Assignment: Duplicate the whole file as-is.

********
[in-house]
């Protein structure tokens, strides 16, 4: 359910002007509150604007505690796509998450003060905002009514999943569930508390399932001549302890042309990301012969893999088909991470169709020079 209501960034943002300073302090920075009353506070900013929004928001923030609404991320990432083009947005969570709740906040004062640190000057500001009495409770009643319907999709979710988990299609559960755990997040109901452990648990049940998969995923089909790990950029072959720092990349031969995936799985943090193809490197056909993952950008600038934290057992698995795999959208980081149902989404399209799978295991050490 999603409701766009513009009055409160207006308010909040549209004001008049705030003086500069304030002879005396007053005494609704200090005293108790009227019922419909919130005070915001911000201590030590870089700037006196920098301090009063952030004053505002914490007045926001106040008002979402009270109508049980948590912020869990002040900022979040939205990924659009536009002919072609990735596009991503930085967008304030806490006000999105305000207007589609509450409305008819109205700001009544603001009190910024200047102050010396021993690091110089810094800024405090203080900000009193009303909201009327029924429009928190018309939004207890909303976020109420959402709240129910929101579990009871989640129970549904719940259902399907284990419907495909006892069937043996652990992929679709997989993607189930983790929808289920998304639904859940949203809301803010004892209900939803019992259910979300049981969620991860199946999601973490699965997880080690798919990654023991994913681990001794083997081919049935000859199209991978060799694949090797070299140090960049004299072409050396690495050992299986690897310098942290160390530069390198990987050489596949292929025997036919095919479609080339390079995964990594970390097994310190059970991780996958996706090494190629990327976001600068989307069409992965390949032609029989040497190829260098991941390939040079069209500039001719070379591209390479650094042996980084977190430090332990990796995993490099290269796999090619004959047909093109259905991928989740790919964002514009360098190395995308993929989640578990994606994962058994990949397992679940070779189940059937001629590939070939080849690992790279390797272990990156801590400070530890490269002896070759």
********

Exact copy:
[in-house]
């Protein structure tokens, strides 16, 4: 359910002007509150604007505690796509998450003060905002009514999943569930508390399932001549302890042309990301012969893999088909991470169709020079 209501960034943002300073302090920075009353506070900013929004928001923030609404991320990432083009947005969570709740906040004062640190000057500001009495409770009643319907999709979710988990299609559960755990997040109901452990648990049940998969995923089909790990950029072959720092990349031969995936799985943090193809490197056909993952950008600038934290057992698995795999959208980081149902989404399209799978295991050490 999603409701766009513009009055409160207006308010909040549209004001008049705030003086500069304030002879005396007053005494609704200090005293108790009227019922419909919130005070915001911000201590030590870089700037006196920098301090009063952030004053505002914490007045926001106040008002979402009270109508049980948590912020869990002040900022979040939205990924659009536009002919072609990735596009991503930085967008304030806490006000999105305000207007589609509450409305008819109205700001009544603001009190910024200047102050010396021993690091110089810094800024405090203080900000009193009303909201009327029924429009928190018309939004207890909303976020109420959402709240129910929101579990009871989640129970549904719940259902399907284990419907495909006892069937043996652990992929679709997989993607189930983790929808289920998304639904859940949203809301803010004892209900939803019992259910979300049981969620991860199946999601973490699965997880080690798919990654023991994913681990001794083997081919049935000859199209991978060799694949090797070299140090960049004299072409050396690495050992299986690897310098942290160390530069390198990987050489596949292929025997036919095919479609080339390079995964990594970390097994310190059970991780996958996706090494190629990327976001600068989307069409992965390949032609029989040497190829260098991941390939040079069209500039001719070379591209390479650094042996980084977190430090332990990796995993490099290269796999090619004959047909093109259905991928989740790919964002514009360098190395995308993929989640578990994606994962058994990949397992679940070779189940059937001629590939070939080849690992790279390797272990990156801590400070530890490269002896070759």